I would prefer to have more brackets with smaller steps between the brackets. All this nonsense about having a "postcard" tax form and "simplification".
The number of brackets is not the thing that makes taxes complex. More brackets doesn't make the system more complex just as fewer brackets does not make it simpler.

It is all the rest of it that makes The Code complex.

Several years ago, the VP of Tax at General Electric showed a printout of that year's Federal Income Tax Return -- it exceeded 25,000 sheets of paper. THAT is complex. GE had 1400 tax attorneys and tax accountants on the payroll just to plan activities and fill out the damn paperwork. THAT is complex.

It doesn't have anything to do with the number of brackets.

On the corporate side the Treasury raises about $300 Billion to $350 Billion per year in tax receipts from corporations. Those corporations spend about $300 Billion on tax attorneys and tax accountants -- just to fill out the damn paperwork. That's complex.

We should just eliminate the corporate income tax altogether, as it is highly inefficient, and then just raise personal taxes on the affluent like me (I'm perpetually in the top tax bracket).
 
Old 10-01-2017, 03:50 PM
 
Location: Living rent free in your head
31,009 posts, read 13,571,153 times
Reputation: 22098
Quote:
Originally Posted by SportyandMisty View Post
On the corporate side the Treasury raises about $300 Billion to $350 Billion per year in tax receipts from corporations. Those corporations spend about $300 Billion on tax attorneys and tax accountants -- just to fill out the damn paperwork. That's complex.
We should just eliminate the corporate income tax altogether, as it is highly inefficient, and then just raise personal taxes on the affluent like me (I'm perpetually in the top tax bracket).
$350 billion to prepare taxes? I think what you are talking about is the total cost of tax compliance which also involves billions spent on tax avoidance due to the thousands of loopholes that the rest of us are not privy to. But irregardless of the numbers, do you really think that the result of this 'tax plan' will be that corporations will be filling out their tax return on a postcard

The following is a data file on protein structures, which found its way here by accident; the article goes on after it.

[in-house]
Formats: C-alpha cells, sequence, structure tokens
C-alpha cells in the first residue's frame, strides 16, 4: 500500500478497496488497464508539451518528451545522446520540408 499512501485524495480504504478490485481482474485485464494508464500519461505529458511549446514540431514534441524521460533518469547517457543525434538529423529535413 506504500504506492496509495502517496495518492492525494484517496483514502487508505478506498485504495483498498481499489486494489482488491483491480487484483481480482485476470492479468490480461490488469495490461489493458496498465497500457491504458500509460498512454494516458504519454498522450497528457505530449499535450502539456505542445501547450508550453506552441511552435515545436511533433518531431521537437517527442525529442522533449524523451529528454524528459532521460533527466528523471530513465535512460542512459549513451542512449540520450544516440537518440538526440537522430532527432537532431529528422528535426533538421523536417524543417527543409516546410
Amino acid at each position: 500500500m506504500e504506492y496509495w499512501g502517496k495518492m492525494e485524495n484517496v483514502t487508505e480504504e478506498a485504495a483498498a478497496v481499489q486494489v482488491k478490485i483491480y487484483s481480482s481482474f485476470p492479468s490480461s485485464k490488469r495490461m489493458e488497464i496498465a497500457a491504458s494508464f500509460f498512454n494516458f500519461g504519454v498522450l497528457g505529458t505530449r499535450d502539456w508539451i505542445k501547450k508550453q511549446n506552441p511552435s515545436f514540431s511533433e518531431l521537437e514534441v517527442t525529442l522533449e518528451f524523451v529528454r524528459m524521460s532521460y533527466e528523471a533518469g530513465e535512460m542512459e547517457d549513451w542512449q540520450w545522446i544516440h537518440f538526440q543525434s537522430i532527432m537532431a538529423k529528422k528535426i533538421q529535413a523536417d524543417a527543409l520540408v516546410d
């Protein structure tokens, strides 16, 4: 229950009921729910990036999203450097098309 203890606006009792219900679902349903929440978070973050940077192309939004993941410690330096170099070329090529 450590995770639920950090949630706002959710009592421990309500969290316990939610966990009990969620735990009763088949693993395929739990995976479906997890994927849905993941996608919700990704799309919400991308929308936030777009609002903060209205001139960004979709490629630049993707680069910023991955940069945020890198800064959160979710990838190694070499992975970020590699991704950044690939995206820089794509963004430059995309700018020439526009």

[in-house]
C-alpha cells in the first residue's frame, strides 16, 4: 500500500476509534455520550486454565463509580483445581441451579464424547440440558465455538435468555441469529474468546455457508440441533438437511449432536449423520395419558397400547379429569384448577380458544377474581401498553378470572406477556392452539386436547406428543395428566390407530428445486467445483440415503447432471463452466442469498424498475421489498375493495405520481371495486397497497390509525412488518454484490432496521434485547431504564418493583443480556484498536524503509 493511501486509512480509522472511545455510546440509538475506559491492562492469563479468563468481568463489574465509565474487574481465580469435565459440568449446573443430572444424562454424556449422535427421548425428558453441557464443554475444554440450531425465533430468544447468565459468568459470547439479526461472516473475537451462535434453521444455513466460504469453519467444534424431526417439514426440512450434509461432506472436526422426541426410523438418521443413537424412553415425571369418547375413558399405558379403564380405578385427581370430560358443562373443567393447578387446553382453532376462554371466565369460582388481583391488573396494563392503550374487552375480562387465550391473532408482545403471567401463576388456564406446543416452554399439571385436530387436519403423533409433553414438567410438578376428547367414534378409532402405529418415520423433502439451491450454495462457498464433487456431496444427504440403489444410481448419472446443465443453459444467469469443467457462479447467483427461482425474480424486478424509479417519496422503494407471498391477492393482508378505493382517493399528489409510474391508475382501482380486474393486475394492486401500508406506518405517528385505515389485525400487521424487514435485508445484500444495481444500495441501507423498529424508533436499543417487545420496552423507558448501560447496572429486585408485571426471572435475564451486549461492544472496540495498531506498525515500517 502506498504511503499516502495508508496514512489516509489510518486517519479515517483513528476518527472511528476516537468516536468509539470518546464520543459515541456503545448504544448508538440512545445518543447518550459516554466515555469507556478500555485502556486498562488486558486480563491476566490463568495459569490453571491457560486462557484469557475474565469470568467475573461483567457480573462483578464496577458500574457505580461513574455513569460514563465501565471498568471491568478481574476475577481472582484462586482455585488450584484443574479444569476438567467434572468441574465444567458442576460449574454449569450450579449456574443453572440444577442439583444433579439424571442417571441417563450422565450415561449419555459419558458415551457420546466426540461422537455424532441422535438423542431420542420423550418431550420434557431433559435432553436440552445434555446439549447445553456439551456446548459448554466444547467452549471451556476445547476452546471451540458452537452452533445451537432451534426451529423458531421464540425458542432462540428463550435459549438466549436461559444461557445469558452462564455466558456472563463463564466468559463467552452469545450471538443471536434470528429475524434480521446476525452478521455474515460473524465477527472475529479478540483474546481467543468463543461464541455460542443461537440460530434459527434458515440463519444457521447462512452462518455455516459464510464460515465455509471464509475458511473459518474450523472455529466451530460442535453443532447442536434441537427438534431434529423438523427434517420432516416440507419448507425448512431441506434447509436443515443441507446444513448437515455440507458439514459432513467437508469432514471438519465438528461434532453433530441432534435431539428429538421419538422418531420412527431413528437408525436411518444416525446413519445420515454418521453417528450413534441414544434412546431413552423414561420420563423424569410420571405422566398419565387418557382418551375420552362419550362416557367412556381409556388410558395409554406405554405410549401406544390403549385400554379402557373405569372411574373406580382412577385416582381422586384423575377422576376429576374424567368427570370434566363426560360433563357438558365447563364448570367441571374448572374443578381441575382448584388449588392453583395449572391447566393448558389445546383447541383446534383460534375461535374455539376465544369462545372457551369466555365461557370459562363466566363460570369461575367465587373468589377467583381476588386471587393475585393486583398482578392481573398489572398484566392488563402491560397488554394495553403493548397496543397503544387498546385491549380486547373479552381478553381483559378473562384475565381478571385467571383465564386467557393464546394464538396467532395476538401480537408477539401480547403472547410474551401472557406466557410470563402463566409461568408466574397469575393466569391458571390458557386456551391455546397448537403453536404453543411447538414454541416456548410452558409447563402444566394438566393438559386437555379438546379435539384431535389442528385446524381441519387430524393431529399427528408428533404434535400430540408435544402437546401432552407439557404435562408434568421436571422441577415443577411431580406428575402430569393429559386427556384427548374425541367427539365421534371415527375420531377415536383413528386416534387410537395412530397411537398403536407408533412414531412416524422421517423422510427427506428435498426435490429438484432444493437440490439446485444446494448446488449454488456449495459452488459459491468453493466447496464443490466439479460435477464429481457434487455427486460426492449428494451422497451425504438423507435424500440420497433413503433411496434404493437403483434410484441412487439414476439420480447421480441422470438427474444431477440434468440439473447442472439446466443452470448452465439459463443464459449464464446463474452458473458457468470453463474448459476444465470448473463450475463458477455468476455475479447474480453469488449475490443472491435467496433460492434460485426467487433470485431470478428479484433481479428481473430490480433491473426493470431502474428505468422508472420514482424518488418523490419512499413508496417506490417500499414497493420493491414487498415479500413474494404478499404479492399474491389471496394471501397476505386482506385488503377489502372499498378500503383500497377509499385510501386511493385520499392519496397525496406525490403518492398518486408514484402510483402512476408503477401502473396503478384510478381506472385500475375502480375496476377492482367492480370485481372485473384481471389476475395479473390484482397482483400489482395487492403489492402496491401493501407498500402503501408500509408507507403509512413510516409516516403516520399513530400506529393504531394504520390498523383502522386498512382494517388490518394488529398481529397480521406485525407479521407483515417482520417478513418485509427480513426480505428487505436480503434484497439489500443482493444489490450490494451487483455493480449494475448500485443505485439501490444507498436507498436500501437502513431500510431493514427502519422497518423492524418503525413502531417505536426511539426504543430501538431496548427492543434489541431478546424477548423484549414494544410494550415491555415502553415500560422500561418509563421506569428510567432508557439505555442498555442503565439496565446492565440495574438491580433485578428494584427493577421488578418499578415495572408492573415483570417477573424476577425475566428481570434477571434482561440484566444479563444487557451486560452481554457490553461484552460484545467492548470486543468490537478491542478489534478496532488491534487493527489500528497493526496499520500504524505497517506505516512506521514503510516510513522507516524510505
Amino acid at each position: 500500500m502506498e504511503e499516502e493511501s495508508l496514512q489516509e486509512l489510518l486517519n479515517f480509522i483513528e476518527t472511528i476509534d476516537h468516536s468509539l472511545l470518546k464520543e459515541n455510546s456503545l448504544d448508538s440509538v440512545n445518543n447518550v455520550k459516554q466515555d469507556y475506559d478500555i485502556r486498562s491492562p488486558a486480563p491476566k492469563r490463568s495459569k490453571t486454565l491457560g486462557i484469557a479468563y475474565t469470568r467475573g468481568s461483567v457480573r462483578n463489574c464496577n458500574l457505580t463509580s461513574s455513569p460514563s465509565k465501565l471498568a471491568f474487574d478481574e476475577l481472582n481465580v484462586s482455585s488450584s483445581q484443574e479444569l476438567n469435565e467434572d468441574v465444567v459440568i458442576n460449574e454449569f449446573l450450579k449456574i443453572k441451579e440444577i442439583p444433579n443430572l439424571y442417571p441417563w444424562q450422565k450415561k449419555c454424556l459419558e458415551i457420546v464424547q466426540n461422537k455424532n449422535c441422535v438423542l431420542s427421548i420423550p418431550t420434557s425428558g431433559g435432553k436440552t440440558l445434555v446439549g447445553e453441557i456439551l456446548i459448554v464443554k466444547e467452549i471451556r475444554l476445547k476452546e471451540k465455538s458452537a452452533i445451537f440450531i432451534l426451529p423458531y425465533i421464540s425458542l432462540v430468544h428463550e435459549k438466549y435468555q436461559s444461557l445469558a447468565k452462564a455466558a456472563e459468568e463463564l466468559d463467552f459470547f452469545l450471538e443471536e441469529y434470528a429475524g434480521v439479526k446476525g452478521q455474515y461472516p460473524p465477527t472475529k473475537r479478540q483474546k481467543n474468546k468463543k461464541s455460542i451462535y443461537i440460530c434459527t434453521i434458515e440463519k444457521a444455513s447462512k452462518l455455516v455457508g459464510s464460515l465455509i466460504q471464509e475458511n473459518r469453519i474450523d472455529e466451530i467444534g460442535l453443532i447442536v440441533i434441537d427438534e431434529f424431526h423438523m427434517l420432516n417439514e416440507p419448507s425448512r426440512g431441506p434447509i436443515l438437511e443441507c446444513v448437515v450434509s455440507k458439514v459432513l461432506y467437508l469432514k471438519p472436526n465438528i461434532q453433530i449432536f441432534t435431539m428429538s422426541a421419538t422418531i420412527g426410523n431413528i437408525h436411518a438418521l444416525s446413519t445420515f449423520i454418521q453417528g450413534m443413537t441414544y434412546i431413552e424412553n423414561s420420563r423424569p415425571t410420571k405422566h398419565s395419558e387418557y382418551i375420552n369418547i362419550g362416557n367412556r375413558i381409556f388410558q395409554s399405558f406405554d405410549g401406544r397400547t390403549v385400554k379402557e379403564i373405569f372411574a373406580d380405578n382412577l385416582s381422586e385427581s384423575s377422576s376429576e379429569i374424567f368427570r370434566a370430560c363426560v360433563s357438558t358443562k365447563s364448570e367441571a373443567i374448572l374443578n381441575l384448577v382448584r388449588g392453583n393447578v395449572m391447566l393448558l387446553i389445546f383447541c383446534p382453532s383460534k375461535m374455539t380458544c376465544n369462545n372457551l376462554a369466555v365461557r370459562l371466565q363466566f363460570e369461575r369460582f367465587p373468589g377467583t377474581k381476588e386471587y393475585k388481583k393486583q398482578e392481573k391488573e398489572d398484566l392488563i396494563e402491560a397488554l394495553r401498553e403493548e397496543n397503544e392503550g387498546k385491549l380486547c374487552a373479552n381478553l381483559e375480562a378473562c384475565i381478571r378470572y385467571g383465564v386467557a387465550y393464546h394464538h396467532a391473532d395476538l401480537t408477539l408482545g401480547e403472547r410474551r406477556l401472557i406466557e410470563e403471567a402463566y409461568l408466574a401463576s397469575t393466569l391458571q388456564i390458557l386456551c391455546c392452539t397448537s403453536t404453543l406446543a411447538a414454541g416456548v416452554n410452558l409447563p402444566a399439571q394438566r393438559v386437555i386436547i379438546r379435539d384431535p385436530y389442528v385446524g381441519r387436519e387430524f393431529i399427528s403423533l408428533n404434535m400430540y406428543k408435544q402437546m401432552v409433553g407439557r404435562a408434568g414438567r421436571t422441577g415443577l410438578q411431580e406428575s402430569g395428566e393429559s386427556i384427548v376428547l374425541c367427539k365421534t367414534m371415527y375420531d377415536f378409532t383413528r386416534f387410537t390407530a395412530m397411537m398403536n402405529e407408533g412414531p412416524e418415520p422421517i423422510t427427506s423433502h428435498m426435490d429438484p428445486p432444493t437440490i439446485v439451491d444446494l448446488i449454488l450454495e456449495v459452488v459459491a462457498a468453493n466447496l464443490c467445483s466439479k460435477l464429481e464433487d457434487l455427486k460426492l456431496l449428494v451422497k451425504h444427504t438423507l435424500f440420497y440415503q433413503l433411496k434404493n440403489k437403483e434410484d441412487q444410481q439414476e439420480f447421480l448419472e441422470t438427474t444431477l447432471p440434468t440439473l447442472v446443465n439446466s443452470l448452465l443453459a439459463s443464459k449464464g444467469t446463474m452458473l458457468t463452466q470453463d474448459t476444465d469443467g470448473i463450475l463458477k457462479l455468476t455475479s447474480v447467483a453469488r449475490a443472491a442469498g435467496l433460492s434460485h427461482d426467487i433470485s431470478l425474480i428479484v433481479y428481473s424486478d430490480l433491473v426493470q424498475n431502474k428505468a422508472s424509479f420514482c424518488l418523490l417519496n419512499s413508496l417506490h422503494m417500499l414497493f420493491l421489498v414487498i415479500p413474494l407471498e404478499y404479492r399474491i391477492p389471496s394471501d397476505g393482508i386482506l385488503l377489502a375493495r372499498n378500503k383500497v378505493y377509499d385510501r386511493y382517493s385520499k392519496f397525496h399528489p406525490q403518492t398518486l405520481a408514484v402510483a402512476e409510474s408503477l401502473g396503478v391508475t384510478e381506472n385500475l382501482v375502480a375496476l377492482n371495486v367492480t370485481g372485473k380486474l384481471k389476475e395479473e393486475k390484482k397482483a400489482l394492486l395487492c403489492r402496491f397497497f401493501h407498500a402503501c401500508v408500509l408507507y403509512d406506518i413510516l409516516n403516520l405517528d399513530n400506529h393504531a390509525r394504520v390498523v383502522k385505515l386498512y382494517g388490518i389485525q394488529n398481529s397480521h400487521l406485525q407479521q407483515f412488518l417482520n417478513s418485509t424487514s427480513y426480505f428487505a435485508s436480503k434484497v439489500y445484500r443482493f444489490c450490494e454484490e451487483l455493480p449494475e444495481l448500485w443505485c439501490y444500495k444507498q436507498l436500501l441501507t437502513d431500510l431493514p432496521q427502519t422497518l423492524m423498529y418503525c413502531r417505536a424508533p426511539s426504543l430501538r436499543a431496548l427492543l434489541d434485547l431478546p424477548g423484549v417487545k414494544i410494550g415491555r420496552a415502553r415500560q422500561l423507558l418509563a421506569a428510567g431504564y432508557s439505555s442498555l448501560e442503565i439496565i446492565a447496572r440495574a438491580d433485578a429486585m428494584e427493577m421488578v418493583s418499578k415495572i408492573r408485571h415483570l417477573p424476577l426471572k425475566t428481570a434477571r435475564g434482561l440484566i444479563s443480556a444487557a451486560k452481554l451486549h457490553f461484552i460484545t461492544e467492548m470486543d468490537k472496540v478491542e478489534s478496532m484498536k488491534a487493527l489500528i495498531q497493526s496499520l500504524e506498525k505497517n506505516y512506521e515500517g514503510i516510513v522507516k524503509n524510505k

Old 10-01-2017, 03:56 PM
 
Location: Living rent free in your head
31,009 posts, read 13,571,153 times
Reputation: 22098
Quote:
Originally Posted by TuborgP View Post
Do you currently itemize or take the standard defuction?
We itemize
 
Old 10-01-2017, 04:34 PM
 
Location: VT; previously MD & NJ
2,196 posts, read 1,341,203 times
Reputation: 6312
Quote:
Originally Posted by rikoshaprl View Post
For a retiree like me that has a small business to supplement his income this tax plan is great! I will pay very little on my pension/401k/SS income and the business income tax is reduced to the 25%. It was as high as 39%. The idea is that I will be able to continue to grow the business that helps give work to scores of people. Charitable contributions are still deductible so that is a plus too.
Not disputing that this might be good for you, but the business rate reduction also applies to hedge fund managers, lawyers, and Trump, who technically have small businesses but make millions in profit each year. If they want to help true small businesses, I think there should be a dollar amount applied regarding how much profit they make. Any company making millions in profit is not a small business in my book.
 
Old 10-01-2017, 07:06 PM
 
6,353 posts, read 5,156,240 times
Reputation: 8527
Quote:
Originally Posted by nalabama View Post
I'm slow. Please explain how doubling the personal exemption will hurt housing market.
If you can get the same deduction whether or not you buy a house, you might not buy it.
 
Old 10-01-2017, 07:40 PM
 
Location: Forests of Maine
30,678 posts, read 49,430,310 times
Reputation: 19129
Quote:
Originally Posted by Larry Siegel View Post
If you can get the same deduction whether or not you buy a house, you might not buy it.
I admit that it would be nice to be able to use the mortgage interest deduction when you buy a house. However there will always be home-buyers.
 
Old 10-01-2017, 08:15 PM
 
Location: Baltimore, MD
3,745 posts, read 4,215,210 times
Reputation: 6866
I've always kind of wondered if housing is so darn expensive in certain areas because there is a very large mortgage deduction available that can jack up prices.

And maybe the home equity loan deduction is not such a good idea either. Who really benefits from this deduction? Banks?